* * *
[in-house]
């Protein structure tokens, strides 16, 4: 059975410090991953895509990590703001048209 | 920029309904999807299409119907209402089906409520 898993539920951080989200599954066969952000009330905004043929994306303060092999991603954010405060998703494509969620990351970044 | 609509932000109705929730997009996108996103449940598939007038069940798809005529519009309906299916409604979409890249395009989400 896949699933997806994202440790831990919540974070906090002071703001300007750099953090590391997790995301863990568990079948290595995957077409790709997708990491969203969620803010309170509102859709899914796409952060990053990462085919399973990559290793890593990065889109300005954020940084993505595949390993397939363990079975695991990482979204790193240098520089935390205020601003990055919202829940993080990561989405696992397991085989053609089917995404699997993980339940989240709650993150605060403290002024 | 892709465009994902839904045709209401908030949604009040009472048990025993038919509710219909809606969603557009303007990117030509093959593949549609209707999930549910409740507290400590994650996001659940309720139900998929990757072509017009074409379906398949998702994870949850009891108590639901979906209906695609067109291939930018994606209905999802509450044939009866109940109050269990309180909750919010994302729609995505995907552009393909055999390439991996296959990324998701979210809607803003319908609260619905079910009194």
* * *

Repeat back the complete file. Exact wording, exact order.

[in-house]
């Protein structure tokens, strides 16, 4: 059975410090991953895509990590703001048209 | 920029309904999807299409119907209402089906409520 898993539920951080989200599954066969952000009330905004043929994306303060092999991603954010405060998703494509969620990351970044 | 609509932000109705929730997009996108996103449940598939007038069940798809005529519009309906299916409604979409890249395009989400 896949699933997806994202440790831990919540974070906090002071703001300007750099953090590391997790995301863990568990079948290595995957077409790709997708990491969203969620803010309170509102859709899914796409952060990053990462085919399973990559290793890593990065889109300005954020940084993505595949390993397939363990079975695991990482979204790193240098520089935390205020601003990055919202829940993080990561989405696992397991085989053609089917995404699997993980339940989240709650993150605060403290002024 | 892709465009994902839904045709209401908030949604009040009472048990025993038919509710219909809606969603557009303007990117030509093959593949549609209707999930549910409740507290400590994650996001659940309720139900998929990757072509017009074409379906398949998702994870949850009891108590639901979906209906695609067109291939930018994606209905999802509450044939009866109940109050269990309180909750919010994302729609995505995907552009393909055999390439991996296959990324998701979210809607803003319908609260619905079910009194």